My gestational diabetes is nicely under control with a basal dose of insulin each morning. While it is likely we will need to add a second dose at night, I'm totally fine with this treatment. Insulin helps me balance things nicely so I'm not limited to only meat and cheese and eggs for 3 meals per day! LOL!

Thanks again to everyone for praying for our sweet Cinco today. We are so grateful and thankful for the love and support of our family and friends!

Saturday, February 8, 2020

19 Weeks

Here we are, approaching the half-way point of my pregnancy with Cinco, and I haven't really discussed much about it here on the blog since my 12 Week post. So, I figured it was about time for me to post a little pregnancy update.

I'm 19w4d today and am feeling pretty good overall! Check out that mango-sized baby bump!

This pregnancy has been rather uneventful, with the exception of what I'm about to share below.

For starters, I was diagnosed with gestational diabetes... again. This is my 3rd time with GD. My doctor prescribed insulin already... when I was 18 weeks. So a minimum of 4 finger pokes per day to check my blood sugar, and one shot of insulin each morning (likely increasing to a second shot in the evenings as well starting next week). For another 21 weeks. Good times, friends!

Let's go back to October 2019, a few weeks before I found out we were expecting... I started experiencing arrhythmias. Like, a lot of them. I had never had them before, so it was slightly unnerving to suddenly experience an onset of funky heart rhythms. I had actually even googled to see if arrhythmias were a sign of early pregnancy, since we were hoping for #5 at the time.

Fast-forward a bit, and we're happily expecting our last baby in July 2020. However, the arrhythmias continued to get stronger and more frequent. I'd speculate maybe 40-60 per day. Definitely more than enough to get your attention. I was concerned, but not terribly worried, until I started feeling lightheaded at times. In fact, I vividly recall the first Sunday in January when I was playing the piano for my church, and I literally felt like I was going to fall backwards off the bench at any time during both of our morning services! It was SO scary and unnerving! I was having a hard time catching my breath as well, and it was after that morning that I decided to talk to my doctor.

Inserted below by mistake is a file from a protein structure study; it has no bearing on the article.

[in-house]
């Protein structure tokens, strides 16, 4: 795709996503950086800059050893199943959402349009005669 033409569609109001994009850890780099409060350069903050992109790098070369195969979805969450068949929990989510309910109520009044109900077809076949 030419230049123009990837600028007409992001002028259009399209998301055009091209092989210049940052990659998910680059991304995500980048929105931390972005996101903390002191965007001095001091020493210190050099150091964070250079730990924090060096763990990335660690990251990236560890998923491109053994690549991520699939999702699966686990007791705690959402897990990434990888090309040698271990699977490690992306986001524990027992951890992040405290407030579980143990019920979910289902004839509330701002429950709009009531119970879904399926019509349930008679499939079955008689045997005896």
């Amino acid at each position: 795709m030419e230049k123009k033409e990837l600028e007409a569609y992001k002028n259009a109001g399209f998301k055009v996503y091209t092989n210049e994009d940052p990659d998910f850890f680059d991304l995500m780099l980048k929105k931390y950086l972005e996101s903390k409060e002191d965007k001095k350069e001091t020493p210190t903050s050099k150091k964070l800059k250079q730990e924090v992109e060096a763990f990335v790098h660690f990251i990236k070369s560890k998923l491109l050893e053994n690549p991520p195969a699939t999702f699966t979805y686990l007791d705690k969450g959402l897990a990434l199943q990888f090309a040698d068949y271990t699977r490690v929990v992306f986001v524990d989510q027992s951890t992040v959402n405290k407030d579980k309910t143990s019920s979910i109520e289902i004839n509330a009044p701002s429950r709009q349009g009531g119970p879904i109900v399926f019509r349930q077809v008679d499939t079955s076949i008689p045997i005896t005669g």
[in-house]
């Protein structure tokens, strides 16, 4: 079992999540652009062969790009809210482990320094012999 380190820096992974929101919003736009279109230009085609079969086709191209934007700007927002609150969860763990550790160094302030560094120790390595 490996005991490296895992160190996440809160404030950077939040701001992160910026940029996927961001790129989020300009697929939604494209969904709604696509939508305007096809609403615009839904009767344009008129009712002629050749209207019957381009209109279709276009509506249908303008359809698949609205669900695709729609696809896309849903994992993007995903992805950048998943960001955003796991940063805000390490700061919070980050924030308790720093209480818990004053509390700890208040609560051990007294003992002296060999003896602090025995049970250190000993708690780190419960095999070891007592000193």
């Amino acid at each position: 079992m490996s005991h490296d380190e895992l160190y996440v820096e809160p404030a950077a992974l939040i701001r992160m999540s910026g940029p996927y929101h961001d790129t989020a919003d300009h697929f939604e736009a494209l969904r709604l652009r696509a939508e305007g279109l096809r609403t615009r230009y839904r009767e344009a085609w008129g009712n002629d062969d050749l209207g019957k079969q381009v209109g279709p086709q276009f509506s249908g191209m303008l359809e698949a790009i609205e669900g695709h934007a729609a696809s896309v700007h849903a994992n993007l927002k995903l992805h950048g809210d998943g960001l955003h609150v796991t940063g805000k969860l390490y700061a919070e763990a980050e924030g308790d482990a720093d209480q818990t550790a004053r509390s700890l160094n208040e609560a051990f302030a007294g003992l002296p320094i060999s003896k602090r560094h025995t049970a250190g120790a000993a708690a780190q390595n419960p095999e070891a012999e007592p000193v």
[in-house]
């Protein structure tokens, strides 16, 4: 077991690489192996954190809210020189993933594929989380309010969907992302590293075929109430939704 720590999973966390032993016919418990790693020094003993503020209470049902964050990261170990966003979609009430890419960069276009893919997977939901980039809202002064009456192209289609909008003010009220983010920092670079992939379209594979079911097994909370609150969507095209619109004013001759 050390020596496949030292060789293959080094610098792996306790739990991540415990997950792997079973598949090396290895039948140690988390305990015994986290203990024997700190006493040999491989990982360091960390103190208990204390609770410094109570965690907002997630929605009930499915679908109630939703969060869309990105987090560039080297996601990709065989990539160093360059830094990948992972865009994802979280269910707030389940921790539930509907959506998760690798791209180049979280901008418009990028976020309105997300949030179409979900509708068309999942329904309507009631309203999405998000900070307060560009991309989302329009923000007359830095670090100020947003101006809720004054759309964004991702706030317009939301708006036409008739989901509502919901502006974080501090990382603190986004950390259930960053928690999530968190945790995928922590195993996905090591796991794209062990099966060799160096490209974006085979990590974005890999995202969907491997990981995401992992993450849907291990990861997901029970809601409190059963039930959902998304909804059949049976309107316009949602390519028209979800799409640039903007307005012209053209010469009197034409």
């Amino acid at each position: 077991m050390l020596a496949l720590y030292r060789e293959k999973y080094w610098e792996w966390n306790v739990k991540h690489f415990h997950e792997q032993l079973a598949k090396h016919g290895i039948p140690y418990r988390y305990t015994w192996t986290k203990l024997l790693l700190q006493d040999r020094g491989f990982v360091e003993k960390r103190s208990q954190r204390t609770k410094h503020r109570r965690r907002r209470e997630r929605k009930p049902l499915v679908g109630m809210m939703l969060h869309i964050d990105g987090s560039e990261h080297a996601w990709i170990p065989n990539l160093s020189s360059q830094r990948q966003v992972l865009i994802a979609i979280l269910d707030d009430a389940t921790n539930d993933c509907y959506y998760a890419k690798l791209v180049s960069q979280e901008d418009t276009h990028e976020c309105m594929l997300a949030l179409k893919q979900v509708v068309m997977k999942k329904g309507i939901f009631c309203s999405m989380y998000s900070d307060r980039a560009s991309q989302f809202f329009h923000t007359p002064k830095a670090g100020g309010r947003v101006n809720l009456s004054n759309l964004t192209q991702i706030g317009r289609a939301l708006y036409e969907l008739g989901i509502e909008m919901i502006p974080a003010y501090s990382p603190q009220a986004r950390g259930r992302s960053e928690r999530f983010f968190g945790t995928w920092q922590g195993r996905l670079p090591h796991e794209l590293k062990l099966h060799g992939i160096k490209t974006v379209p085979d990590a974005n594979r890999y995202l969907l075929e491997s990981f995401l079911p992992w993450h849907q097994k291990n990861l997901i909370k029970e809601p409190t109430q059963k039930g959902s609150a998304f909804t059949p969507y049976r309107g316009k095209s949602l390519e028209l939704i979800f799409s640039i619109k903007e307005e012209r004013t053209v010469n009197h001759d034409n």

At my 16 week OB appointment in January, I discussed my concerns with my doctor. He suggested I completely eliminate caffeine and try to reduce stress. One of those things I could easily do. The stress part though? There was a lot going on. Homeschooling. Starting a part-time job. The unexpected death of a dear friend from high school. A house to run. Kids to feed. So.Many.Obligations. Reducing stress just wasn't something I could easily do.

While I did notice an improvement in the frequency of the arrhythmias after eliminating caffeine, they were still a significant issue. My OB decided to refer me to a Cardiologist, who I saw at the end of January.

The Cardiologist ordered a full workup, including an EKG and an Echocardiogram. He also had me wear a holter monitor for a week so we could track when the issues occurred and how often they were happening. I saw him yesterday for the Echo and to remove to holter monitor. I don't see the Cardiologist again for the results of my tests until the first week of March. I'm trying to be patient and not allow the stress and anxiety to worsen my symptoms. I trust God that everything will be fine, and that perhaps the arrhythmias are just a side-effect of being 100 years old and pregnant. πŸ˜‚ Well, that combined with already having 4 crazy kids at home, plus homeschooling, plus working, plus... well, you get it. We all have to deal with all.the.things. in our lives, so this isn't anything new!